Source: The Philadelphia Inquirer, June 23,2006
By: Sandy Bauers, Inquirer Staff Writer
It took Merck & Co. Inc. a week to discover and report a cyanide-related discharge that killed at least 1,000 fish in the Wissahickon Creek and prompted closure of Philadelphia’s water-intake valves.
The Environmental Protection Agency said yesterday that a Merck representative first notified the agency of the spill on Tuesday.
According to the EPA, a Merck official said that a week earlier, on June 13, a vaccine-research “pilot plant” had released about 25 gallons of potassium thiocyanate into the sewer system. The substance is commonly used in making vaccines and antibiotics and should not have been discharged into the sewer system, authorities said. They suspect the chemical combined with chlorine at the sewage-treatment plant and became more toxic to fish.
Merck now faces a continuing probe by state and federal officials, and some anger from the community.
“It’s hard to believe that a huge company like Merck would take this long to get to the bottom of such a serious problem,” said Tracy Carluccio of the Delaware Riverkeeper Network, a nonprofit environmental group.
Ray Kerins, executive director of public affairs for Merck, said, “We’re doing our best. That’s our home.” He acknowledged that his department had told reporters on Tuesday that the plant had had no unusual discharges. He said he and other Merck spokesmen did not know of the spill until yesterday when reporters were called.
“Nobody wants to go on the record with wrong information,” he said. “That was the information [we] had.”
EPA and state environmental investigators confirmed the discharge by visiting the plant, the headquarters of Merck Vaccines Division, on Wednesday, where they remained into the evening.
The EPA’s Jon M. Capacasa, director of the water-protection division, said that until the probe is done, officials cannot be sure the Merck discharge was the only one causing the fish kill. But “clearly,” he said, “this appears to be the leading source.”
A day after the discharge, about 1 p.m. June 14, workers at the Upper Gwynedd Township Wastewater Treatment Plant, which accepts wastewater from the Merck plant, began noticing problems with chlorine levels in their discharge. Then they discovered dead fish downstream of their outflow.
Initial tests showed the presence of a cyanide compound.
Merck spokeswoman Connie Wickersham said company officials did not discover the discharge any sooner because “we were looking for a different chemical. They had asked us to look for cyanide.”
When Merck expanded its investigation into other possible discharges and checked inventory records, officials discovered the potassium thiocyanate discharge, she said.
Wickersham said that the discharge “did not follow our protocols for proper waste disposal” and that Merck was “pursuing an active internal investigation.”
She said it was unclear whether a person had discharged the chemical or whether it was due to equipment failure.
She said Merck was still trying to verify whether any of the chemical still remained on site or whether it was all discharged.
She said she did not know the specific research the chemical was being used in, or whether it had been used regularly at the facility.
The EPA still had a lot of questions about the disposal.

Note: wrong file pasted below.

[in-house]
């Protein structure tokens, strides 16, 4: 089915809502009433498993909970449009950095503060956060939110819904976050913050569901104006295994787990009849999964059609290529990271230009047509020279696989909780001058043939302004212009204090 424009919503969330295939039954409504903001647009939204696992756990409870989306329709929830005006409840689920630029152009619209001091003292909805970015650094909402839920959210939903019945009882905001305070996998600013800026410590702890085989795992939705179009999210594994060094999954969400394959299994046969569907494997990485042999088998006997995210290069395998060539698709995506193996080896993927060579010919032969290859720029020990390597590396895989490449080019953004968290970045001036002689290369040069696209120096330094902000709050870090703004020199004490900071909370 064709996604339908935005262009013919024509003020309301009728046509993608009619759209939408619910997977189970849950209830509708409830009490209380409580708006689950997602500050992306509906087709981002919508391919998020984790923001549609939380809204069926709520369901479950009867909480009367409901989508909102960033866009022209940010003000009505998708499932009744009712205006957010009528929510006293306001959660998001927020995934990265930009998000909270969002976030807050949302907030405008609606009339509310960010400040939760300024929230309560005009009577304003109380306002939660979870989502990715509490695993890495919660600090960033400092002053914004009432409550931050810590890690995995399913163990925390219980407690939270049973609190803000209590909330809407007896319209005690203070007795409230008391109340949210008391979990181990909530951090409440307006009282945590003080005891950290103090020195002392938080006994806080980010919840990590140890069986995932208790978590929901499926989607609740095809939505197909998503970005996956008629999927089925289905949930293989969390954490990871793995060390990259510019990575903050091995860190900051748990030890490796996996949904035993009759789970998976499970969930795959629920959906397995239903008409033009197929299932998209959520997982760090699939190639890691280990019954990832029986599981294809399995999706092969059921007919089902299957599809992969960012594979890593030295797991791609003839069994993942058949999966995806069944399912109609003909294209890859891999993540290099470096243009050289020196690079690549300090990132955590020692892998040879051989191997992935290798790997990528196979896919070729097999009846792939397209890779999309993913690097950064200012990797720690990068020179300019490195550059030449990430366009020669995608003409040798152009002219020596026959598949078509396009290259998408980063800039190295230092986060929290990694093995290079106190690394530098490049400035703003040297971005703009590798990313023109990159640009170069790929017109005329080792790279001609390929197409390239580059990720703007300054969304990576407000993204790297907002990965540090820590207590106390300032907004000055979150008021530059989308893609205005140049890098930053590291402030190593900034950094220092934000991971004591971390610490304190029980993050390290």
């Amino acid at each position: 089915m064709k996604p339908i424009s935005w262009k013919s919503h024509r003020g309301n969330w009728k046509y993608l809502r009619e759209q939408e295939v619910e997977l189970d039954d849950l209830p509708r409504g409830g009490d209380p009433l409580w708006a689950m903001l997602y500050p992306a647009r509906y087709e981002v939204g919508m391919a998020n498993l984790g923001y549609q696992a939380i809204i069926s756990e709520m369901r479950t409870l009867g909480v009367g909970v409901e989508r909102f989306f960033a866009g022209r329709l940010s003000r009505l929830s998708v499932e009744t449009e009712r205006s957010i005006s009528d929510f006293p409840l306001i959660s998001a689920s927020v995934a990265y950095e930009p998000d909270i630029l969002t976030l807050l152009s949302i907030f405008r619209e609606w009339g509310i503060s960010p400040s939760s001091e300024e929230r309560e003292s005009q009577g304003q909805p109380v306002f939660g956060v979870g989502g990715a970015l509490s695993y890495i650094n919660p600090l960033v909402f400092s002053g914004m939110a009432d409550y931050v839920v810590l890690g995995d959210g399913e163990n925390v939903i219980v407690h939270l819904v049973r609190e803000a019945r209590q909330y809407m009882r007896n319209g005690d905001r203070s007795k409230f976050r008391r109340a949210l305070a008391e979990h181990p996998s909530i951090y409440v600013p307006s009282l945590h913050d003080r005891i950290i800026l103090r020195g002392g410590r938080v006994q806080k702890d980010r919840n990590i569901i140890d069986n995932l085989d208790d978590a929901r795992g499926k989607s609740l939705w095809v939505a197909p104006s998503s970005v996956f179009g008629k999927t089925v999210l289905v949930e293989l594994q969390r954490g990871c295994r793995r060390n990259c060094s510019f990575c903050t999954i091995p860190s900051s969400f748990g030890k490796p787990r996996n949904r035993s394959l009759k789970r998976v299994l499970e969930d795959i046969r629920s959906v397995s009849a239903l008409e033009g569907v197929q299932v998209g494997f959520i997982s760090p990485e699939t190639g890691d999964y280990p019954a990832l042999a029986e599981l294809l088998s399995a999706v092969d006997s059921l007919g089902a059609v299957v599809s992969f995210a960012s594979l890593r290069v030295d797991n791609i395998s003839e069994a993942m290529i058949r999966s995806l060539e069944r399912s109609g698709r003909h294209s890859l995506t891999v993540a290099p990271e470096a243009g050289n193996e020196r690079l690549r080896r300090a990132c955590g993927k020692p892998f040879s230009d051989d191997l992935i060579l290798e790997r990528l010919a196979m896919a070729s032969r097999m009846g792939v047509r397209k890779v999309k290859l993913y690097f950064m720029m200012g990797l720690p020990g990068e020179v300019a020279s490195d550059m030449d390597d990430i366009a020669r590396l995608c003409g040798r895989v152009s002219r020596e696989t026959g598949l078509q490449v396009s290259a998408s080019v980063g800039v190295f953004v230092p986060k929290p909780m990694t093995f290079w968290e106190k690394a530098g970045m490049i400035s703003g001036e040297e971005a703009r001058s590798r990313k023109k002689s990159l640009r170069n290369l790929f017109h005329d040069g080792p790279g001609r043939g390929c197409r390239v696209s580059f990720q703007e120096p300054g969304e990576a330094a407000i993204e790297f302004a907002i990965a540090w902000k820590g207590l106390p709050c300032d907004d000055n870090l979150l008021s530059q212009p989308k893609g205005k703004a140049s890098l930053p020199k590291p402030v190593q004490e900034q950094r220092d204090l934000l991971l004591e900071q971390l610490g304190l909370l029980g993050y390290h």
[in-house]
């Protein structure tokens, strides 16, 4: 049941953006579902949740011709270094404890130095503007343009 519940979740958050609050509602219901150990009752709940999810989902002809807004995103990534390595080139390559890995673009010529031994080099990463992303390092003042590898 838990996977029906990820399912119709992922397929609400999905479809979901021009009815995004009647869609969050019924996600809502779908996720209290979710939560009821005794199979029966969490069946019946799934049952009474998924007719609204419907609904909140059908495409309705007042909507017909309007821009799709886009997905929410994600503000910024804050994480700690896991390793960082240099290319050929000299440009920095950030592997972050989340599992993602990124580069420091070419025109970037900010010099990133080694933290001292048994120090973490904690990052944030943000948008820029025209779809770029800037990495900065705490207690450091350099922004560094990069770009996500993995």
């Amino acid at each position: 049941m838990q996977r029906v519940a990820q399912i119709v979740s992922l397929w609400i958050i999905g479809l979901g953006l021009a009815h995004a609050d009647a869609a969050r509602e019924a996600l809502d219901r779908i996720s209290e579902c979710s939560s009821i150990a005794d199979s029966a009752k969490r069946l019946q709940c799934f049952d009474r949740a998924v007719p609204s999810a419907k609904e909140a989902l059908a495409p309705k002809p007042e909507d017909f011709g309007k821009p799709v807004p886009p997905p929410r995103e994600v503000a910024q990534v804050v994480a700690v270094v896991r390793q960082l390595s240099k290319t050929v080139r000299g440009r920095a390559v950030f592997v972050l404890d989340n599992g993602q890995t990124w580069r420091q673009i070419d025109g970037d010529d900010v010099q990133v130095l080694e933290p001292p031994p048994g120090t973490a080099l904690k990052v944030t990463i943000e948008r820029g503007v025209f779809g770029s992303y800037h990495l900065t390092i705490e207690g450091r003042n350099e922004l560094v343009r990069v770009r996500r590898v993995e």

Regarding the 25 gallons and whether it was enough to kill the fish, David McGuigan, associate director of the office of permits and enforcement, Atlantic region, said, “That’s not our number; we didn’t report that.” He said the agency was still investigating.
“What we do know is that it did kill the fish,” he said.
Capacasa said that the precise chemistry was not yet clear, but that “our best understanding is that the chlorination process combined with this cyanide-based chemical to create a new chemical, which we think is cyanogen chloride, which is toxic to fish.”
Mark Michalovic, consultant for educational services at the Chemical Heritage Foundation in Philadelphia, agreed that potassium thiocyanate, when combined with chlorine, could form cyanogen chloride, which is even more toxic to fish.
Capacasa of the EPA said the compound should have been disposed of in a proper treatment center or landfill.
He said the investigation was “certainly a factor” that prompted Merck’s notification of the disposal.
He said that the chemical was “in use in a number of their laboratories” and that the EPA was “doing a thorough review of their prior disposal practice.”
The good news, he said, is that “all indications are that this is not a problem that is persisting. The fish are back. Testing for total cyanide in the river is very clean.”
He said the general provisions of the Clean Water Act called for penalties of up to $32,500 per violation, per day.
State Department of Environmental Protection spokesman Dennis Harney said conditions on the Wissahickon also violated the state clean-streams law, which carries maximum penalties of $10,000 per day per violation.
“Something like this would most likely constitute multiple violations,” he said.
Wickersham said vaccine production had not been affected at the plant, where about 8,000 people work.
The vaccine facility produces several Merck vaccines, including one new product scheduled for launch soon: Gardasil for cervical cancer. It also produces Rotateq for rotavirus and Varivax for chicken pox, among others.
The fish kill prompted authorities to warn the public to avoid recreational contact with the Wissahickon Creek and a segment of the Schuylkill.
On Monday, the Wissahickon suffered another blow when the Ambler Wastewater Treatment Plant dumped 55,000 gallons of untreated sewage into the creek.